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This older COVID-19 variant has a dangerous mutation

The A.30 COVID-19 variant could evade some vaccines, raising potential concern among experts

SHARE This older COVID-19 variant has a dangerous mutation
The novel coronavirus that causes COVID-19.

This undated electron microscope image made available by the U.S. National Institutes of Health in February 2020 shows the virus that causes COVID-19.

NIAID-RML via Associated Press

Scientists in Germany warned in a new study that an older COVID-19 variant can evade coronavirus vaccines, spelling potential trouble if the variant were to ever resurface.

Per Newsweek, the scientists said the A.30 variant can evade the Pfizer and AstraZeneca COVID-19 vaccines.

  • But the variant has not been seen for months.
  • In fact, the A.30 variant was last seen in May and June of 2021.

Data from GISAID show about five cases of the A.30 variant exist throughout the world.

  • Three of them are in Angola, one is in Sweden and one more exists in the United Kingdom.

The scientists in Germany said the A.30 variant “warrants close monitoring and rapid installment of countermeasures” even if it’s not spreading widely.

COVID-19 variants have not worried experts in recent weeks because the delta variant appeared to knock them out of contention, stopping them from spreading fast, as I wrote for the Deseret News.

  • “Delta is the dominant variant, in all of these other variants kind of pale in comparison when it comes to their ability to infect,” Dr. Amesh Adalja, senior scholar at the Johns Hopkins Center for Health Security, said on Hill.TV’s “Rising” program.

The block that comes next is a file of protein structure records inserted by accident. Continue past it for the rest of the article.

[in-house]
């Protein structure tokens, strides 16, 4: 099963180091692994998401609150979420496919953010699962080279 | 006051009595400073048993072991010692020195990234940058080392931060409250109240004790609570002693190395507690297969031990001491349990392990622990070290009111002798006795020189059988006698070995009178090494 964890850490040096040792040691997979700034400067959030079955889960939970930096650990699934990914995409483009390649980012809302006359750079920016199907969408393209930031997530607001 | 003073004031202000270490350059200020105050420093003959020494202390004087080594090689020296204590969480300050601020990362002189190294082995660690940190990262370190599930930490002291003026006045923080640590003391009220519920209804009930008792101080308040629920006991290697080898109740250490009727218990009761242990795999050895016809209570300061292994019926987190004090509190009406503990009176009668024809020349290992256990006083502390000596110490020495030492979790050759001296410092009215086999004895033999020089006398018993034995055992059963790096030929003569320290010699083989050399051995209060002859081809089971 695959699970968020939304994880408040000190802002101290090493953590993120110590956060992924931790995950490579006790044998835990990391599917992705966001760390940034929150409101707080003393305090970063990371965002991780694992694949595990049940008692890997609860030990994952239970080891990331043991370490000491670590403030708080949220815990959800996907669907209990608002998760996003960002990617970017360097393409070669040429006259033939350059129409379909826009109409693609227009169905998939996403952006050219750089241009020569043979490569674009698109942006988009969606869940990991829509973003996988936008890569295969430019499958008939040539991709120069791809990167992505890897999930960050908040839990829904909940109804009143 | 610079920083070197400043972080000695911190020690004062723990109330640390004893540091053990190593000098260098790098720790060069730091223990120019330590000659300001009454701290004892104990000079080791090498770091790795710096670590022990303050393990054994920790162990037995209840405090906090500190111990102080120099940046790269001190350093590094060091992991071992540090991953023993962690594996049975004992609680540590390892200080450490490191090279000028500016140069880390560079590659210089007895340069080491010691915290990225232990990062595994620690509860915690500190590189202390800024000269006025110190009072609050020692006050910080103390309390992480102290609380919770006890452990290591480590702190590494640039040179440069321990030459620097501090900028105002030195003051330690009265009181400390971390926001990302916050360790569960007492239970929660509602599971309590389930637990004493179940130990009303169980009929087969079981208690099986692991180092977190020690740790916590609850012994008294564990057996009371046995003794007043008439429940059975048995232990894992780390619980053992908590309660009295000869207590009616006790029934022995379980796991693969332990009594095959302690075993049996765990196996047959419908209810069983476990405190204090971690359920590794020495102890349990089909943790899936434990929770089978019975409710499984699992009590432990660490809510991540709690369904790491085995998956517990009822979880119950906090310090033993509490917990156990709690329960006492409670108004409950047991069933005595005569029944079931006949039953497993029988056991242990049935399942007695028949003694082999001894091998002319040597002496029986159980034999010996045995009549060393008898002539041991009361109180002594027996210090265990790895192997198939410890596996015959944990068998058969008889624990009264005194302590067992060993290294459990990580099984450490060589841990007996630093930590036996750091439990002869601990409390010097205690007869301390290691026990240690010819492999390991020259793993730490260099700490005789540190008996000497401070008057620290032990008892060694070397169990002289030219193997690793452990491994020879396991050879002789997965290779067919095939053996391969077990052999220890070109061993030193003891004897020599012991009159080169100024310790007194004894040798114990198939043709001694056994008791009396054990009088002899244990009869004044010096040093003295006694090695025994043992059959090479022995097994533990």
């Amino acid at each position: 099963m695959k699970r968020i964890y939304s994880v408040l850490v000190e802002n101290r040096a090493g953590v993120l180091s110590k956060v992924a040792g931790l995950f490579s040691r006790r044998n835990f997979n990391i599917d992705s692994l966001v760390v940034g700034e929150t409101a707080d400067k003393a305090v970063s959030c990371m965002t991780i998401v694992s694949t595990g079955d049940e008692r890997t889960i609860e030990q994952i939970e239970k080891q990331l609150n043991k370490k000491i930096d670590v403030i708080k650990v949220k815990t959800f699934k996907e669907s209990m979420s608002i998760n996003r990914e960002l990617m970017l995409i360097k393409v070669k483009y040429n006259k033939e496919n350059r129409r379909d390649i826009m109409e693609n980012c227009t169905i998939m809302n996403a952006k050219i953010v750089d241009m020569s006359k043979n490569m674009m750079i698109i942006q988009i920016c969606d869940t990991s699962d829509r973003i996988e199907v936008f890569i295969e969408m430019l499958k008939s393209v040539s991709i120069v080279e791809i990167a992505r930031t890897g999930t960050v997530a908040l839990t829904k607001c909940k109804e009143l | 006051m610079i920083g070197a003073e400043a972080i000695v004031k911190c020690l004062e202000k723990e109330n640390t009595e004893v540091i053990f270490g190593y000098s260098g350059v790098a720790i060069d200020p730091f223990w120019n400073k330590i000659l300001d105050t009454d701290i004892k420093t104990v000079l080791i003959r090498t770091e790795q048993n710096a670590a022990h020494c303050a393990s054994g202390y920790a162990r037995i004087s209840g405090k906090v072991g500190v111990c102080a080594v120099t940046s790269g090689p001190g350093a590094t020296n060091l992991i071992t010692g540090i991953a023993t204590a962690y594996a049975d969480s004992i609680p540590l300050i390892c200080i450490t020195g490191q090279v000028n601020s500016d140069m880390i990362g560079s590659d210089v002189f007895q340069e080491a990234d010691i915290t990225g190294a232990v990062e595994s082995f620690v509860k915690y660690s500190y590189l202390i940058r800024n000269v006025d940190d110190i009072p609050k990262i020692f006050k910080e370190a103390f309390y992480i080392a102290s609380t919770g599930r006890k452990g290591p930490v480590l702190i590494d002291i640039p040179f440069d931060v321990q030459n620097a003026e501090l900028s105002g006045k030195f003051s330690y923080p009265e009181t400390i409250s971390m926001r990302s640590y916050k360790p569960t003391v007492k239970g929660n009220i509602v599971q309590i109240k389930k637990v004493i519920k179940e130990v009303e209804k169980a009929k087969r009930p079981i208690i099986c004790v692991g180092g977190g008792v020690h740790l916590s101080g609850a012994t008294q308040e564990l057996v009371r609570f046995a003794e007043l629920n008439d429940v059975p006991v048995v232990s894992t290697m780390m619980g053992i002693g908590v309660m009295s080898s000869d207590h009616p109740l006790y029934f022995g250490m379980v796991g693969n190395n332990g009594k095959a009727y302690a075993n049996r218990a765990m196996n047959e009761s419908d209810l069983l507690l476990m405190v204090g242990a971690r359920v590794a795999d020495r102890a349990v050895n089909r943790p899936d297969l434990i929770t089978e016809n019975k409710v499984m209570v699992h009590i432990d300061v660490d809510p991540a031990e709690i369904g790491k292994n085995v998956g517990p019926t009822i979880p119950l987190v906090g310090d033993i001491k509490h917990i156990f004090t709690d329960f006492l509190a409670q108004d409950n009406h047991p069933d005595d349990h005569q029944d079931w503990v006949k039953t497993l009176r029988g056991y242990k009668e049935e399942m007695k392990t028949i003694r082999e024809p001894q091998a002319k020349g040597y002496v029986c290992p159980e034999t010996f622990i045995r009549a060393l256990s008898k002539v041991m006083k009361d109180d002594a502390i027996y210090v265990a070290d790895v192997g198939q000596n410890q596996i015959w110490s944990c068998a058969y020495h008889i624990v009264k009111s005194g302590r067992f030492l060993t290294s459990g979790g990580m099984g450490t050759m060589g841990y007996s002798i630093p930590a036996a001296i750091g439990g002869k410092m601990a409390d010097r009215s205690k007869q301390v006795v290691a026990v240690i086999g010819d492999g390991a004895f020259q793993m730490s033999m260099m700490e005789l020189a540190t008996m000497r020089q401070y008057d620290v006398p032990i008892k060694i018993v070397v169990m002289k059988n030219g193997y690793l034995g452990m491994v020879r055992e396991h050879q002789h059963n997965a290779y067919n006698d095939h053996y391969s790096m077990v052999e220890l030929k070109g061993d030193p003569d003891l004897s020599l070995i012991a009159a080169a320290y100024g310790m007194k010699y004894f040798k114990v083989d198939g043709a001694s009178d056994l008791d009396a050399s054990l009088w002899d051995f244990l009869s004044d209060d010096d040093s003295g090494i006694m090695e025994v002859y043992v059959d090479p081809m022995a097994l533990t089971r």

• “And that’s what matters to this virus — just finding more people to infect, and delta is crowding all of the others out,” he added.

However, experts have been monitoring a delta variant subtype — called AY.4.2 — that has been spreading in England, per Business Insider.

The variant has created a small rise of COVID-19 cases in the U.K. And that’s why Dr. Scott Gottlieb, the former commissioner of the U.S. Food and Drug Administration, said experts should monitor the variant to make sure it doesn’t spread.

  • “We need urgent research to figure out if this delta plus is more transmissible, has partial immune evasion,” Gottlieb said in a tweet.
  • “There’s no clear indication that it’s considerably more transmissible, but we should work to more quickly characterize these and other new variants. We have the tools.”